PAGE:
Three starters from last year’s unit are gone: strong safety Tommy Zbikowski, inside linebacker Joe Brockington and defensive end Trevor Laws. All three are significant losses, but none so much as Laws -- teams don’t get better by losing a player who led the nation in d-lineman tackles. There were hiccups in the switch from a traditional 4-3 to Brown’s 3-4 alignment, but the Irish have added depth and talent, especially in the linebacking corps. and the secondary as the defensive coordinator has brought in players more suited to his scheme.
In fact, the defensive line figures to be the weakest unit on Corwin Brown’s side of the ball, both in terms of numbers and overall talent. Freshman All-American nose tackle Ian Williams returns and will hopefully be an anchor in the middle of the line. Tipping the scales at just over 300 pounds, Williams needs to add weight and strength over the Spring and Summer. The Irish may once again depend on incoming freshmen to shore up the depth chart, as they add Brandon Newman and Hafis Williams, both of whom have a chance to see the field early. Senior defensive ends Pat Kuntz (who shifted from nose tackle) and Justin Brown are both returning starters, though Kuntz is not with the team this Spring for undisclosed reasons. Behind them are unproven backups – sophomore Sean Cwynar, sophomore Emeka Nwanko, junior Paddy Mullen, junior Kallen Wade and incoming freshmen Ethan Johnson and Kapron Lewis-Moore.
The linebacking unit should be much improved. Fifth year senior Maurice Crum, a four-year starter, will return to anchor the inside. He’ll no longer have the benefit of playing next to graduated senior Joe Brockington, but junior Toryan Smith figures to be the starter at the other ILB spot. On the outside, sophomores Kerry Neal and Brian Smith had flashes of brilliance in their freshmen campaigns and both return as likely starters. Both are tough, aggressive players, though they were often driven out by blockers on running plays – a year of added strength and conditioning should benefit both of them. Backing them up is junior former starter John Ryan, along with juniors Morrice Richardson and incoming freshmen Steven Filer and Darius Fleming.
The secondary figures to be the strongest unit on the entire Irish team. Senior free safety David Bruton has All-American potential, and he’ll be backed up by the very capable Kyle McCarthy. At corner, the Irish return both starters – junior Darrin Walls and fifth year senior Terrail Lambert. Both of them will be backed up by a deep and talented corps. of players, which include sophomore Gary Gray (sidelined in 2007 due to injury) and junior Raeshon McNeil. Only the strong safety position is up for grabs and there appears to be no likely leader at this point – sophomore Harrison Smith, junior Sergio Brown and senior Ray Herring all have a shot at filling Tommy Zbikowski’s considerable shoes.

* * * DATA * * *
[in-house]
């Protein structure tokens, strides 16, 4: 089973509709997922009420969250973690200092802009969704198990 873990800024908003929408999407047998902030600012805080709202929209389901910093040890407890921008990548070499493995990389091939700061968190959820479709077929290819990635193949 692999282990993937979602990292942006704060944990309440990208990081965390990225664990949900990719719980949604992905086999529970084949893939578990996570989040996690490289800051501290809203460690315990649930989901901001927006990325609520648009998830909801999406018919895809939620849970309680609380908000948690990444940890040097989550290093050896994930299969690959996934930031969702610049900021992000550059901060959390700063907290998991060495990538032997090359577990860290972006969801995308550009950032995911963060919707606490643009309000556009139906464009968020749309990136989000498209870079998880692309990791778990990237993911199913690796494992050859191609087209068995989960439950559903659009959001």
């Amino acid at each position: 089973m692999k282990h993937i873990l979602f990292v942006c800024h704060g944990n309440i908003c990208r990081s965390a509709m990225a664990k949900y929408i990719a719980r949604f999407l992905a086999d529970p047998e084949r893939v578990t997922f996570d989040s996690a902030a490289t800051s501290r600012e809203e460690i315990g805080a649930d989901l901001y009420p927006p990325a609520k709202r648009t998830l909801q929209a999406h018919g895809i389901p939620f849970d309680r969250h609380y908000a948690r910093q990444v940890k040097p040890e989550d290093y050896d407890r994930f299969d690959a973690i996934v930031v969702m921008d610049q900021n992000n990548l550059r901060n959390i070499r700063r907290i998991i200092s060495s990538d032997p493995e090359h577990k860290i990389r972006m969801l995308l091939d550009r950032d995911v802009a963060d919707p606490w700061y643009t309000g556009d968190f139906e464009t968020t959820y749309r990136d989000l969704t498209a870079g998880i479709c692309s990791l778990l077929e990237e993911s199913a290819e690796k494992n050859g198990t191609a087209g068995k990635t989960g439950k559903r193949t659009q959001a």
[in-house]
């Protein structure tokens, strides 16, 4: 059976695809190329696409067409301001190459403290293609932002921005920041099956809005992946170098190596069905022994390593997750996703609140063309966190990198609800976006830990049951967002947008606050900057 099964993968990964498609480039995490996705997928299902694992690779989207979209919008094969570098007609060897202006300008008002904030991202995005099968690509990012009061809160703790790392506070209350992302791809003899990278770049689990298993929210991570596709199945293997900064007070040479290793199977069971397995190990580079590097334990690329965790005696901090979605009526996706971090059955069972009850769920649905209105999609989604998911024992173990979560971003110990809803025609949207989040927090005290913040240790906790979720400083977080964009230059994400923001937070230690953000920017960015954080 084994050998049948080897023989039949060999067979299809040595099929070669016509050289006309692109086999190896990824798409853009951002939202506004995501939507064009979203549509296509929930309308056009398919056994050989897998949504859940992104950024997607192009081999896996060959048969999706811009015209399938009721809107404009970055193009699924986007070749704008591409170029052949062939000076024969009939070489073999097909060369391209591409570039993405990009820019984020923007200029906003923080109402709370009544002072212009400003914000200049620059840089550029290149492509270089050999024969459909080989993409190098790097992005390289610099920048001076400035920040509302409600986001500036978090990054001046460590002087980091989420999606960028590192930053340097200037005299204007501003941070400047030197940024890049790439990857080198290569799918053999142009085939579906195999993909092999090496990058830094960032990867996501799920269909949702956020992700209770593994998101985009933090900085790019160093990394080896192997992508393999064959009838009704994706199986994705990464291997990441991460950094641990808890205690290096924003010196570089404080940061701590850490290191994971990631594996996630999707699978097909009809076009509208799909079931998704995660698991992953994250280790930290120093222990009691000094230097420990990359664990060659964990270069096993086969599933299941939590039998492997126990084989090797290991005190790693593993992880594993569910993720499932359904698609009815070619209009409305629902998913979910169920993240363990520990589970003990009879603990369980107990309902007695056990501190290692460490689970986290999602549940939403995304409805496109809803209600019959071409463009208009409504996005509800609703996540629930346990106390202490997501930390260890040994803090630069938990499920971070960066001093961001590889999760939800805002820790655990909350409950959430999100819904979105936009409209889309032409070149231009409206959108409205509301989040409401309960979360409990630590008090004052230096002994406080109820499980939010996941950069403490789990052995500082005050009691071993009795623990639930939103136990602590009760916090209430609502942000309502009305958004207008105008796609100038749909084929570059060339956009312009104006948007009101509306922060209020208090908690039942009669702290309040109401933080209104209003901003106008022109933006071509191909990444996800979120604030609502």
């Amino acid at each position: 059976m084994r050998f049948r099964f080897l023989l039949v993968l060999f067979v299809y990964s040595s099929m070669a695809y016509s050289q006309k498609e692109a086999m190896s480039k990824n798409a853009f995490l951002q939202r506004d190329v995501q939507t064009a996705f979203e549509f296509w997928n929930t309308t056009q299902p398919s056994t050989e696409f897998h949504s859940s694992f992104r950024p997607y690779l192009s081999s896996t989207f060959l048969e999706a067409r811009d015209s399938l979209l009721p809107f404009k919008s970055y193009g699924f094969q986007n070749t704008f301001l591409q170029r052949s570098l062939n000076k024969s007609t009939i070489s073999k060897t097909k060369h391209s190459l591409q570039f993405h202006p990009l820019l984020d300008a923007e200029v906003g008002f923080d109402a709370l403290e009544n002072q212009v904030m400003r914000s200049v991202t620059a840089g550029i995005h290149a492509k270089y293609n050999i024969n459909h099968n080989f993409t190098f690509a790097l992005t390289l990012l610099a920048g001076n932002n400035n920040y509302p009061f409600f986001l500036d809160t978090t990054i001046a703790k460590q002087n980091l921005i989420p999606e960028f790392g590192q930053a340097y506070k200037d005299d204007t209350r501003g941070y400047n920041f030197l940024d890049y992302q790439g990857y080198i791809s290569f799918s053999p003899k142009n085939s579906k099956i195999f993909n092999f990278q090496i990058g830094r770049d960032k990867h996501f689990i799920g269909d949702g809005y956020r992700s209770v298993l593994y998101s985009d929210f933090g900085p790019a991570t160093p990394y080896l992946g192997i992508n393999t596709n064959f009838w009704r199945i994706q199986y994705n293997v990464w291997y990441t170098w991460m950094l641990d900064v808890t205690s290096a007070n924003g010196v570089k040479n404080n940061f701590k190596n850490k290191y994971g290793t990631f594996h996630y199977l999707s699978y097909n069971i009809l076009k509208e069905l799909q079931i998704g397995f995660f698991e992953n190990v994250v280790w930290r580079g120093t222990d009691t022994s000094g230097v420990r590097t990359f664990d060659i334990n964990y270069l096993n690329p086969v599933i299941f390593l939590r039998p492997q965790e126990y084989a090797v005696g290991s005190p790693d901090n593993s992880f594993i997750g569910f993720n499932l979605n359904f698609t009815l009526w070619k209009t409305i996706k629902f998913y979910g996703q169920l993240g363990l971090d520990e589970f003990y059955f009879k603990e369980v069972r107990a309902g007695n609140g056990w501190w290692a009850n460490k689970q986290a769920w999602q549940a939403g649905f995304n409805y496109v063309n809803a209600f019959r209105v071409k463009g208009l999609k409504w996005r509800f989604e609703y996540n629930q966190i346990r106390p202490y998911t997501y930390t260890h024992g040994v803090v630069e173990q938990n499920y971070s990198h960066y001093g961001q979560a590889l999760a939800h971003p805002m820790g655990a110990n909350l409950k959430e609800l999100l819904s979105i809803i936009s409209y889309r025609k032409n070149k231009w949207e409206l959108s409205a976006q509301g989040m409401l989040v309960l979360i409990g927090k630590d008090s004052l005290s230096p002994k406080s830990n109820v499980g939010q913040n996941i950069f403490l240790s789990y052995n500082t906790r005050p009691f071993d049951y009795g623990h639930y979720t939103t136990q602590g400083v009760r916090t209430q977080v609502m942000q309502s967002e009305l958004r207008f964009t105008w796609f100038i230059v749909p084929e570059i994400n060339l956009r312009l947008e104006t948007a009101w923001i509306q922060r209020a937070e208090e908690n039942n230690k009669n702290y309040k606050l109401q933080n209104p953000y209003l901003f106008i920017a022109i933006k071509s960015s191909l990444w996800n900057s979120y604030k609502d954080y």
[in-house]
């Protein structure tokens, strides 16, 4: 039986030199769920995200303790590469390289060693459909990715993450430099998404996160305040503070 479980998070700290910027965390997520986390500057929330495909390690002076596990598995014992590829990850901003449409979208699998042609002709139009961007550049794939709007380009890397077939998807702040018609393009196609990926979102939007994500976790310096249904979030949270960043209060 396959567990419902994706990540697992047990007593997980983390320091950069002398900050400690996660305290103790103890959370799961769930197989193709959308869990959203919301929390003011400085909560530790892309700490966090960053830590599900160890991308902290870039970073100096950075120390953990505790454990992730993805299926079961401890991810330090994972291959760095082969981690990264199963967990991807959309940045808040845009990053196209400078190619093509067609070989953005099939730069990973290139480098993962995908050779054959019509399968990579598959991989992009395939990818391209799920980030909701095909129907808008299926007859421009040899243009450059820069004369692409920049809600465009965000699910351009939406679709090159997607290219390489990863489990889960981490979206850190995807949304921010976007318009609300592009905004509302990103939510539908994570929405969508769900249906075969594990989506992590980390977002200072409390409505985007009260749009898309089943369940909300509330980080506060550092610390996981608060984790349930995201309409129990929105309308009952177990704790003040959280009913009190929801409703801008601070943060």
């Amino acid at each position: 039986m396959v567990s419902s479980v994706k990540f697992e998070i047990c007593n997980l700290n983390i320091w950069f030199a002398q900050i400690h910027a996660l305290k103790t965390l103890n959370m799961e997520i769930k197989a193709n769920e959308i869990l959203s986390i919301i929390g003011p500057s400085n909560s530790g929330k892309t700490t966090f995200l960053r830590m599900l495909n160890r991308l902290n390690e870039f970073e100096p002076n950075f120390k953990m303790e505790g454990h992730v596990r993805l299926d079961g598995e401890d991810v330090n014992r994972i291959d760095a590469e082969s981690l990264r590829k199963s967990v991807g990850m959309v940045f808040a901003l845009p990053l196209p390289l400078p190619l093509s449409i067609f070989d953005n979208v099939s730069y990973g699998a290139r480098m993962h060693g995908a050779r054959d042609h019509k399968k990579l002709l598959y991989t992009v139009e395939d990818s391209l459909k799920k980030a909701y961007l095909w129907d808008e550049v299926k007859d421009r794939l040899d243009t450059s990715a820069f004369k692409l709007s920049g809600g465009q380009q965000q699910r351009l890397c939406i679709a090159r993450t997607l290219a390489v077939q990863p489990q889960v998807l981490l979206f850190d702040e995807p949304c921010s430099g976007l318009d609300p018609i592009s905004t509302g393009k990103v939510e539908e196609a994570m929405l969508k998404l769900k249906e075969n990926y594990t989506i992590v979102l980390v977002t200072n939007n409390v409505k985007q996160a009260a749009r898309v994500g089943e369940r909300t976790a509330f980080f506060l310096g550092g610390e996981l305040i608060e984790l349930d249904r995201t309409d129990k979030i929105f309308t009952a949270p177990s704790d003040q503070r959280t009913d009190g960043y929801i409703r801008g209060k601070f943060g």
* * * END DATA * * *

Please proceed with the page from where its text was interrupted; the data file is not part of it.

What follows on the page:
The Irish return punter Eric Maust and kicker Brandon Walker. Maust was a steady punter in place of now-departed senior Geoff Price, averaging 42.1 yards per punt. Walker was inconsistent in his freshman campaign, going 6 for 12 kicking field goals, with a long of 48. He was also 22 of 23 on extra points. Notre Dame also has to replace Zbikowski, who was a dynamic punt return. At kick returner, both Golden Tate and Armando Allen return, but as the two increase their offensive playing time, both will probably be replaced by other players.
It’s hard to fathom that Notre Dame will get worse after the atrocity that was the 2007 season. The 2008 team is now completely Weis’s – there no more Willingham players on the roster and the men that Weis has recruited ostensibly fit his system. The Brady Quinn era is over and the Jimmy Clausen era has begun.
2008 is the key season for Weis – will his team recover and be a contender, or will he join the ranks of Willingham and Davie as disappointing failures? Weis has (hopefully) learned some hard lessons from the past season, and will approach this Spring far better than he did last Spring: No more experimentations with foreign schemes like the spread option. No more minimum-contact practices. No more stranglehold on the offensive system. No more “hidden revelations” at key positions.
The upcoming season will reveal much about the future of Weis and the Notre Dame football program, and the foundation begins this Spring.